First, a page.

Wal-Mart, though, was the crown jewel of Arkansas, the state's First 
Company fit for a first lady. During her tenure on the board, she 
presumably helped preside over the most remarkable growth of any company 
until Bill Gates came along. The number of Wal-Mart employees grew during 
the '80s from 21,600 to 279,000, while sales soared from $1.2 billion to 
$25.8 billion.

And the Clintons depended on Wal-Mart's largesse not only for Hillary's 
regular payments as a board member but for travel expenses on Wal-Mart 
planes and for heavy campaign contributions to Bill's campaigns there and 
nationally. According to reports in the early '90s, before Bill and Hillary 
moved to D.C., neither was raking in the big bucks, but prominent in their 
income were her holdings of between $50,000 and $100,000 worth of Wal-Mart 

A press report on the Clintons' finances during the early stages of Bill's 
1992 run for the presidency showed that most of their income came from her 
$109,719 annual salary from the Rose Law Firm and tens of thousands of 
dollars in fees she received from serving on corporate boards. (She was on 
two others besides Wal-Mart's.) Her honoraria and director fees grew almost 
as fast as Wal-Mart's profits during the '80s—rising from $111 in 1980 to 
$6500 in 1986 to $64,700 in 1991, according to the same source.

During the same period, small towns all over America began complaining that 
Wal-Mart was squeezing out ma-and-pa stores and leaving little burgs 
throughout the Midwest and South with downtowns that featured little more 
than empty storefronts.

But selected small companies were doing quite well, thanks to the Clintons' 
friendship with Wal-Mart. The Boston Globe reported in January 1992 that 
Bill Clinton had introduced a brush company's executives to Wal-Mart 
executives, hoping that the two could do bidness. Executives of the brush 
company had been rebuffed in previous attempts to sell their products to 
Wal-Mart. Lucky for the company, it happened to be located in New 
Hampshire, where Clinton was trying to win a presidential primary. At the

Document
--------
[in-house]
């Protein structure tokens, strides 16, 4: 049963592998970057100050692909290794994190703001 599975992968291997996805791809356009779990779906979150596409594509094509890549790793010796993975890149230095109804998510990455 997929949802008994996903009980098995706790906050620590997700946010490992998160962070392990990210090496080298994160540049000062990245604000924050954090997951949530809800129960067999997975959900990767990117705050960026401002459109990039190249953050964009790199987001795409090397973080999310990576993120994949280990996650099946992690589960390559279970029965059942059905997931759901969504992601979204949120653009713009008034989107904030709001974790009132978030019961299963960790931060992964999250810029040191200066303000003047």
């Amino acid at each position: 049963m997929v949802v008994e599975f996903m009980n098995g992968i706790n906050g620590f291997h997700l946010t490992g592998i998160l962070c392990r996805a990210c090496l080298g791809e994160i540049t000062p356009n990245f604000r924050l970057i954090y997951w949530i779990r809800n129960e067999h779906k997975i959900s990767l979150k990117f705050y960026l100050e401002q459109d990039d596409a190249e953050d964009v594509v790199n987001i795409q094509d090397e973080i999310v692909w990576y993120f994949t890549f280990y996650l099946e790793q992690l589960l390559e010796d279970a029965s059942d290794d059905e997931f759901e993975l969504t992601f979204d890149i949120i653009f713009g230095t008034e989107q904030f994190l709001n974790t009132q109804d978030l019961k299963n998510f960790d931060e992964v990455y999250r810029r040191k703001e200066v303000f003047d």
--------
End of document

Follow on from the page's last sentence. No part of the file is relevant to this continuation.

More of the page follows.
time, Hillary Clinton was still on Wal-Mart's board, and the retail giant 
was still resisting the unionization of any of its workers.

Last week, Hillary was wearing a different hat. She stood in solidarity 
with the elderly Teamsters as Local 237 president Carl Haynes greeted her 
warmly, endorsed her, and then left early on what other union officials 
described as "AFL-CIO business."

But the AFL-CIO was thinking of other business only a few months earlier 
when the union's leaders, including its chief, John Sweeney, marched 
specifically against Wal-Mart's oppression of its meat-market workers. 
According to a Web site run by activists at the AFL-CIO affiliate United 
Food and Commercial Workers, Wal-Mart "has profited by pushing its workers 
to the bottom of the wage scale." The union points out that hourly wages 
"average $2 to $3 per hour less than at unionized supermarkets." More grave 
for workers everywhere in the United States are these figures spouted by 
union activists: Wal-Mart is the largest private employer in the country, 
"yet fewer than 40 percent of its workers are covered by the company's 
health plan."

The union notes that Wal-Mart's "hometown" judge in Arkansas issued a 
nationwide temporary restraining order against the UFCW, barring anyone 
associated with the union from entering Wal-Mart facilities to educate 
workers about their legal rights in the workplace. The union, however, 
successfully appealed the order—noting that the judge holds more than 
$500,000 in Wal-Mart stock. The case remains in litigation.

Meanwhile, Wal-Mart's first lady, who also benefited from Wal-Mart stock, 
solicits support from union workers.

Which makes her words to the elderly Teamsters last week especially 
poignant: "You can count on me to stand up for the right to collectively 

Right on, sister!